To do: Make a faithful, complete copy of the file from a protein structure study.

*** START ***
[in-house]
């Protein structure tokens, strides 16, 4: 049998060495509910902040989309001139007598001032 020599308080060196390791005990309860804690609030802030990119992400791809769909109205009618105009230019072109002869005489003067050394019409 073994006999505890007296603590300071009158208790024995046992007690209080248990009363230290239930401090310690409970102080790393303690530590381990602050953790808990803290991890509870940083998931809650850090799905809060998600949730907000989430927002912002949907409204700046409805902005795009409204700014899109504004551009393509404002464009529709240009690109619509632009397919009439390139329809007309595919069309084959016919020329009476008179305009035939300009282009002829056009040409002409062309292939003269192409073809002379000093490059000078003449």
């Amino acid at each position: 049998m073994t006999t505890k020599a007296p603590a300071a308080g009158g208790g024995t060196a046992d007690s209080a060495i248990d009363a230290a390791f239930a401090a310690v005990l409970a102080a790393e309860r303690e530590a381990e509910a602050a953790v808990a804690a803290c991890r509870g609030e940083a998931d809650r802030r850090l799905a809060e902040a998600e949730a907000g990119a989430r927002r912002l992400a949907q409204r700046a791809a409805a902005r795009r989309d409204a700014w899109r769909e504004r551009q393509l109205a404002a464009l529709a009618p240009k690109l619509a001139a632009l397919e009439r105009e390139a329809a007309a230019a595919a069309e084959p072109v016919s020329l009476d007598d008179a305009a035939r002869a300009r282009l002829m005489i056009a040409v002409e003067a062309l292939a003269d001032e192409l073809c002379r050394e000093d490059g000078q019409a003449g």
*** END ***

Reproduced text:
[in-house]
């Protein structure tokens, strides 16, 4: 049998060495509910902040989309001139007598001032 020599308080060196390791005990309860804690609030802030990119992400791809769909109205009618105009230019072109002869005489003067050394019409 073994006999505890007296603590300071009158208790024995046992007690209080248990009363230290239930401090310690409970102080790393303690530590381990602050953790808990803290991890509870940083998931809650850090799905809060998600949730907000989430927002912002949907409204700046409805902005795009409204700014899109504004551009393509404002464009529709240009690109619509632009397919009439390139329809007309595919069309084959016919020329009476008179305009035939300009282009002829056009040409002409062309292939003269192409073809002379000093490059000078003449």
């Amino acid at each position: 049998m073994t006999t505890k020599a007296p603590a300071a308080g009158g208790g024995t060196a046992d007690s209080a060495i248990d009363a230290a390791f239930a401090a310690v005990l409970a102080a790393e309860r303690e530590a381990e509910a602050a953790v808990a804690a803290c991890r509870g609030e940083a998931d809650r802030r850090l799905a809060e902040a998600e949730a907000g990119a989430r927002r912002l992400a949907q409204r700046a791809a409805a902005r795009r989309d409204a700014w899109r769909e504004r551009q393509l109205a404002a464009l529709a009618p240009k690109l619509a001139a632009l397919e009439r105009e390139a329809a007309a230019a595919a069309e084959p072109v016919s020329l009476d007598d008179a305009a035939r002869a300009r282009l002829m005489i056009a040409v002409e003067a062309l292939a003269d001032e192409l073809c002379r050394e000093d490059g000078q019409a003449g």